How much of the variance between predicted and actual label values the model is able to explain.

A relative metric in which the higher the value, the better the fit of the model.R2 = 1-RSS / TSS

# Classification

**True negative (TN)**

Value predicted is 0, the actual value is 0

**True positives (TP)**

Value predicted is 1, the actual value is 1

**False negatives (FN)**

Value

**predicted is 0**, the actual value is

**1**

**False positives (FP)**

Value

**predicted is 1**, the actual value is

**0**

**Confusion Matrix**

Summary of prediction results on a classification problem

Binary classification

**sklearn.metrics.classification_report**

return the confusion matrix like this:

Predicted - X

Actual - Y

TN | FP |

FN | TP |

**Accuracy**

Out of all prediction how many the model identified correct.

(TP+TN) / (TP+FP+TN+FN)

**Recall**

True Positive rate out of all actual Positive

Out of

__all Identified positive__how many were identified correct (

__actual positive__were identified positive)

Out of all of the

**values in dataset**, what

__proprtion the model has identified correct.__

TP/(TP+FN)

**Precision**

Out of all

__predicted Positive__how many were Positive (

__predicted Positive__were identified correct)

Of the

**predictions**the model made for this class,

__what proportion were correct__

TP/(TP+FP)

**False positive rate**

Opposite of Recall (True positive rate)

Out of

__all Identified positive__how many negative were identified correct (

__actual negative__were identified negative)

Number of negative cases incorrectly identified as positive compared the number of actual negative cases

FP/(TP+FN)

**F1-Score**

The average (harmonic mean) of precision and recall.

(Recall + Precision) / 2

**Micro average**

The function to compute f1 by considering total true positives, false negatives and false positives (no matter of the prediction for each label in the dataset)

**Macro average**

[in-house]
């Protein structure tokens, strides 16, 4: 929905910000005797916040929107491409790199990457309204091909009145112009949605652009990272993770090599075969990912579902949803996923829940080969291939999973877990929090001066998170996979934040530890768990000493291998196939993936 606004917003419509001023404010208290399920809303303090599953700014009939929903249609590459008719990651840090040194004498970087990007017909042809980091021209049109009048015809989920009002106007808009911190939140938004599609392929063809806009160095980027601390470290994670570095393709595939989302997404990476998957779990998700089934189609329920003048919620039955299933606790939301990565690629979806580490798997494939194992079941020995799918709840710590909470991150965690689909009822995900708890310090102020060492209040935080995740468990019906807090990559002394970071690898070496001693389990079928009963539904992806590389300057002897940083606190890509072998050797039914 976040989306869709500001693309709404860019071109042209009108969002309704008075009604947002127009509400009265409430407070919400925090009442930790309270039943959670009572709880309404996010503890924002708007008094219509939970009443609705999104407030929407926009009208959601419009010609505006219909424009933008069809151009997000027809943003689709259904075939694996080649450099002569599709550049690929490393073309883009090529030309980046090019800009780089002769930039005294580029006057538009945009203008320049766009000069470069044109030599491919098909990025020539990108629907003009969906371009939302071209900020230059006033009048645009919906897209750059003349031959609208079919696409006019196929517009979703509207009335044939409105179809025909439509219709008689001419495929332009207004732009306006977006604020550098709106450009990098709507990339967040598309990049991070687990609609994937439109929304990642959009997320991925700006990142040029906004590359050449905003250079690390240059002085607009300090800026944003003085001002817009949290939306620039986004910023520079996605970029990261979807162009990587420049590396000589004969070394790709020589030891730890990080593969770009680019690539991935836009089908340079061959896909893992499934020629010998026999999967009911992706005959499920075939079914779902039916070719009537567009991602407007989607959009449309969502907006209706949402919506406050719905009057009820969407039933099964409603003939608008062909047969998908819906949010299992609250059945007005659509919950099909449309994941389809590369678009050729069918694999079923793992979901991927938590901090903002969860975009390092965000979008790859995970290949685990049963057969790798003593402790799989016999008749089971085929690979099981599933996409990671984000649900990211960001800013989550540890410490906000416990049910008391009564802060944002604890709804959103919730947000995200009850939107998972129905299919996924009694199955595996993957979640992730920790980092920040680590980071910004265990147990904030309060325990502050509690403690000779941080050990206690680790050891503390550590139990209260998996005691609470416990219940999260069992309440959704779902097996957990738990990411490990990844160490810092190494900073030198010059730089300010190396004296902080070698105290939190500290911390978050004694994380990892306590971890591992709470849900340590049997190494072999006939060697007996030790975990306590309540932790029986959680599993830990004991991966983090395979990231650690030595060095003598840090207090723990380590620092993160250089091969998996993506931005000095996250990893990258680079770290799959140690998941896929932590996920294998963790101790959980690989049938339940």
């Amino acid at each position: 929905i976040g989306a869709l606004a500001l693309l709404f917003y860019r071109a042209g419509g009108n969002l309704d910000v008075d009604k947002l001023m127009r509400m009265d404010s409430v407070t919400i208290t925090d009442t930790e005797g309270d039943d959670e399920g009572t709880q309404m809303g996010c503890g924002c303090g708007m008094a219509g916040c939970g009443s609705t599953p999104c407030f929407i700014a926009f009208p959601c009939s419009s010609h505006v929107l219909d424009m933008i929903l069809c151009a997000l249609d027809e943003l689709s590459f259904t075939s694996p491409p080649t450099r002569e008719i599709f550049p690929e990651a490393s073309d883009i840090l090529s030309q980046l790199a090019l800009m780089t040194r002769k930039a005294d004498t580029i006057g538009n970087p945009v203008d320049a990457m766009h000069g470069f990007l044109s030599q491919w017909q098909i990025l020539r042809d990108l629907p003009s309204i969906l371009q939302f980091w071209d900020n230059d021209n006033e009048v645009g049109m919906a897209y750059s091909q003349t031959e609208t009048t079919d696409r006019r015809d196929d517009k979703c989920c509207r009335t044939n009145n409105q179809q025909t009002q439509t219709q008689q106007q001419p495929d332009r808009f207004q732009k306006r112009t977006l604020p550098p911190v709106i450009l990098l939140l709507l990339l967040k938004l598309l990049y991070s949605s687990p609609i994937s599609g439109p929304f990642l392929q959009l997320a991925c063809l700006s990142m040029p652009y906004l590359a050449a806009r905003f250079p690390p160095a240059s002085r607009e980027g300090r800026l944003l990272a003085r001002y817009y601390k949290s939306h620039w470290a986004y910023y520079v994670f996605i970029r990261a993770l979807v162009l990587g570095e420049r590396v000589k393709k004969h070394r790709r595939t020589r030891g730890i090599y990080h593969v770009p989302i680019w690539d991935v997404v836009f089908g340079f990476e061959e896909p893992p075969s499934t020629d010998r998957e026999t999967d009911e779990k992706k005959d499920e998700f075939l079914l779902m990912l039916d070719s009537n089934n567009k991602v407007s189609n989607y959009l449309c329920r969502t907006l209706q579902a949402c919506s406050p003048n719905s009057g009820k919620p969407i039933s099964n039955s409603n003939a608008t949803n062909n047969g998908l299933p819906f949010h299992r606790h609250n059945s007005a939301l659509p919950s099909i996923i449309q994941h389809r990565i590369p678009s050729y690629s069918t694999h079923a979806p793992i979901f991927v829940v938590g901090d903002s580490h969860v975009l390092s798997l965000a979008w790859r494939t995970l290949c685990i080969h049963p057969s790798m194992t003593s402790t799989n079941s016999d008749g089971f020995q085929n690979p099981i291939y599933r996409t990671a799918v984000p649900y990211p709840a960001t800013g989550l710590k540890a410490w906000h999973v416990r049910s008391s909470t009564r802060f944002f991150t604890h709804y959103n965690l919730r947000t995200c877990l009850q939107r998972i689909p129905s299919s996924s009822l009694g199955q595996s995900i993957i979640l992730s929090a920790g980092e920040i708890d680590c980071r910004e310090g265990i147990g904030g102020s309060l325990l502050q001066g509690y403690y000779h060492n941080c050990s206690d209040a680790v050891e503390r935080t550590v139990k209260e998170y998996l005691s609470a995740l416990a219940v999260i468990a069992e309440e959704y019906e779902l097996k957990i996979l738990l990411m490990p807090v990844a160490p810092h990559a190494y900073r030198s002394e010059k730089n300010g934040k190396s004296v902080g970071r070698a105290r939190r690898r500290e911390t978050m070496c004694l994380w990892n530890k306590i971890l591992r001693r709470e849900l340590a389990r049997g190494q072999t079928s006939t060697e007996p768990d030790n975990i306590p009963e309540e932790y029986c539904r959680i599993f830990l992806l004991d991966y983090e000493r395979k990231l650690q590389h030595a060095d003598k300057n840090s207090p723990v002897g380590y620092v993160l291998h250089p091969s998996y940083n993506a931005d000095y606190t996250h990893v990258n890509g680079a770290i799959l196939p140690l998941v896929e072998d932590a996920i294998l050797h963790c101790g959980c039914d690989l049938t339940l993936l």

The function to compute f1 for each label, and returns the average without considering the proportion for each label in the dataset.

Returned in classification_report()

**Weighted average**

The function to compute f1 for each label, and returns the average considering the proportion for each label in the dataset.

Returned in classification_report()

**Sample average**

The function to compute f1 for each instance, and returns the average.

**ROC curve (curve)**

**R**eceive

**O**peratic

**C**haracteristic

The curve of the True Positive (TP) and False Positive (FP) rates

__for different threshold values between 0 and 1__

Y axis -True Positive Rate (Recall)

X axis - False Positive rate

**sklearn.metrics.roc_curve**

Return:

**fp**- rndarray of shape (>2,) -

**False Positive Rate**

Increasing false positive rates such that element i is the false positive rate of predictions with score >= thresholds[i].

**tpr**- ndarray of shape (>2,) -

**True Positive Rate**

Increasing true positive rates such that element i is the true positive rate of predictions with score >= thresholds[i].

**thresholds**- ndarray of shape = (n_thresholds,)

- Decreasing thresholds on the decision function used to compute fpr and tpr. thresholds[0] represents no instances being predicted and is arbitrarily set to max(y_score) + 1.

We have:

**x_test**

array([0, 0, 1, ..., 1, 1, 1], dtype=int64)

**y_score**= model.predic_proba(X_test)

[[0.81651727 0.18348273]

...

[0.63865894 0.36134106]]

# Runfpr, tpr, thresholds = roc_curve(

**y_test**,**y_scores[:,1])**Thresholds: [1.9971475 0.9971475 0.9890549 ... 0.0284842 0.02845313 0.00998016]

**AUC**

**A**rea

**U**nder the

**C**urve

Value between 0 and 1 that quantifies the overall performance of the model. The closer to 1 this value is, the better the model

**Support**

Score evaluation in multi class classification.

Show how many instances of this class are there in the test datasets

Imbalanced support in the training data may indicate structural weaknesses in the reported scores of the classifier and could indicate the need for stratified sampling or rebalancing.

**predict_proba**

In classification return the probability of a label.

# Clustering

**Average Distance to Other Center**

How close, on average, each point in the cluster is to the

__centroids of all other clusters__.

**Average Distance to Cluster Center**

how close, on average, each point in the cluster is to the

__centroid of the cluster.__

**Number of Points**

The number of points assigned to the cluster.

**Maximal Distance to Cluster Center**

The maximum of the distances between each point and the centroid of that point’s cluster. If this number is high, the cluster may be widely dispersed.

**Cluster’s spread**

Statistics

Maximal Distance to Cluster Center AND Average Distance to Cluster Center

References:

User guide: contents — scikit-learn 1.2.1 documentation